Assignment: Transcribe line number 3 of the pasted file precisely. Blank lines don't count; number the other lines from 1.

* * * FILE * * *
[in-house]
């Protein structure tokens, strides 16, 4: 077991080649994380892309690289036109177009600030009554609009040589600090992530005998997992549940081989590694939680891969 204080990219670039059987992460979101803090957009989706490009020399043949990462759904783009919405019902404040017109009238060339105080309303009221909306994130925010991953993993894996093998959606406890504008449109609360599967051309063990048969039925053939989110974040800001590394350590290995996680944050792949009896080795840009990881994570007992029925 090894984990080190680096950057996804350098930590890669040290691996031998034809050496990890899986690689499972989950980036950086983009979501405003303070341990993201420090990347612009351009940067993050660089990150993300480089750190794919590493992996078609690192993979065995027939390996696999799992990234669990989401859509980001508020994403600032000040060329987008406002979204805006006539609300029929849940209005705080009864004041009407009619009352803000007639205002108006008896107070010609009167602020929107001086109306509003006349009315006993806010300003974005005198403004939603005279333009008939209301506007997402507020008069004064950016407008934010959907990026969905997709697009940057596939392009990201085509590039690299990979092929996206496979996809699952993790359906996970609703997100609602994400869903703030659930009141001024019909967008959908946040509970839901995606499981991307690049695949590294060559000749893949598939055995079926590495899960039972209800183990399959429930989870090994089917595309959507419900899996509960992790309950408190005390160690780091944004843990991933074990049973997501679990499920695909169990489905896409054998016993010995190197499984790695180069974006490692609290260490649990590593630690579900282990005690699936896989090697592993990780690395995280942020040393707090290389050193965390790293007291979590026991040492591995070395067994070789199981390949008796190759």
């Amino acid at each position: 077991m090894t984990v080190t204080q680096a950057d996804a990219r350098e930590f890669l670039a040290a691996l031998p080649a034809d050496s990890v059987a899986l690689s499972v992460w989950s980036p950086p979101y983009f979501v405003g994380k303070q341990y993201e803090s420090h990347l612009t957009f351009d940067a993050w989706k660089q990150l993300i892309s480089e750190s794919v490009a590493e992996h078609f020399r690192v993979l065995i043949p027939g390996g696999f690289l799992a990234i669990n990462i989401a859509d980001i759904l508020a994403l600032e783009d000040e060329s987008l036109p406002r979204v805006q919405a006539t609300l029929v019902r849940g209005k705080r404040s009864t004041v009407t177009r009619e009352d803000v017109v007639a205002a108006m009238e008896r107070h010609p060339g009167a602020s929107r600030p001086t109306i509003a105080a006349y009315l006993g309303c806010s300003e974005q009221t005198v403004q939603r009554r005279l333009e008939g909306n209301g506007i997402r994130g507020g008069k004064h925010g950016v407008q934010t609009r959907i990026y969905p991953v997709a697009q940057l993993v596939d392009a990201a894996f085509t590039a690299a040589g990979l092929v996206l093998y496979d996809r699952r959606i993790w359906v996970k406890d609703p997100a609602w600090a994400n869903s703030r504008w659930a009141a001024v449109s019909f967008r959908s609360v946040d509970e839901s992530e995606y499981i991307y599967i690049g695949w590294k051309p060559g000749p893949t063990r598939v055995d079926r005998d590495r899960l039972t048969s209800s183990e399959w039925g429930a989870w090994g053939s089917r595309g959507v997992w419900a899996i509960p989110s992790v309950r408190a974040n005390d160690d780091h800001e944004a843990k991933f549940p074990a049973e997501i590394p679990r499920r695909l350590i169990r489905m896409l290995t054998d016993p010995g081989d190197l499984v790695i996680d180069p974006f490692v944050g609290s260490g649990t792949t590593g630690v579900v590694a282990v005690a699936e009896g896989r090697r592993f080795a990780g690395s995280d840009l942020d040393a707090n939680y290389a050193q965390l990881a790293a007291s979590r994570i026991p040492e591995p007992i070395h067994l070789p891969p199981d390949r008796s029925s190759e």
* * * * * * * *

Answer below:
């Amino acid at each position: 077991m090894t984990v080190t204080q680096a950057d996804a990219r350098e930590f890669l670039a040290a691996l031998p080649a034809d050496s990890v059987a899986l690689s499972v992460w989950s980036p950086p979101y983009f979501v405003g994380k303070q341990y993201e803090s420090h990347l612009t957009f351009d940067a993050w989706k660089q990150l993300i892309s480089e750190s794919v490009a590493e992996h078609f020399r690192v993979l065995i043949p027939g390996g696999f690289l799992a990234i669990n990462i989401a859509d980001i759904l508020a994403l600032e783009d000040e060329s987008l036109p406002r979204v805006q919405a006539t609300l029929v019902r849940g209005k705080r404040s009864t004041v009407t177009r009619e009352d803000v017109v007639a205002a108006m009238e008896r107070h010609p060339g009167a602020s929107r600030p001086t109306i509003a105080a006349y009315l006993g309303c806010s300003e974005q009221t005198v403004q939603r009554r005279l333009e008939g909306n209301g506007i997402r994130g507020g008069k004064h925010g950016v407008q934010t609009r959907i990026y969905p991953v997709a697009q940057l993993v596939d392009a990201a894996f085509t590039a690299a040589g990979l092929v996206l093998y496979d996809r699952r959606i993790w359906v996970k406890d609703p997100a609602w600090a994400n869903s703030r504008w659930a009141a001024v449109s019909f967008r959908s609360v946040d509970e839901s992530e995606y499981i991307y599967i690049g695949w590294k051309p060559g000749p893949t063990r598939v055995d079926r005998d590495r899960l039972t048969s209800s183990e399959w039925g429930a989870w090994g053939s089917r595309g959507v997992w419900a899996i509960p989110s992790v309950r408190a974040n005390d160690d780091h800001e944004a843990k991933f549940p074990a049973e997501i590394p679990r499920r695909l350590i169990r489905m896409l290995t054998d016993p010995g081989d190197l499984v790695i996680d180069p974006f490692v944050g609290s260490g649990t792949t590593g630690v579900v590694a282990v005690a699936e009896g896989r090697r592993f080795a990780g690395s995280d840009l942020d040393a707090n939680y290389a050193q965390l990881a790293a007291s979590r994570i026991p040492e591995p007992i070395h067994l070789p891969p199981d390949r008796s029925s190759e």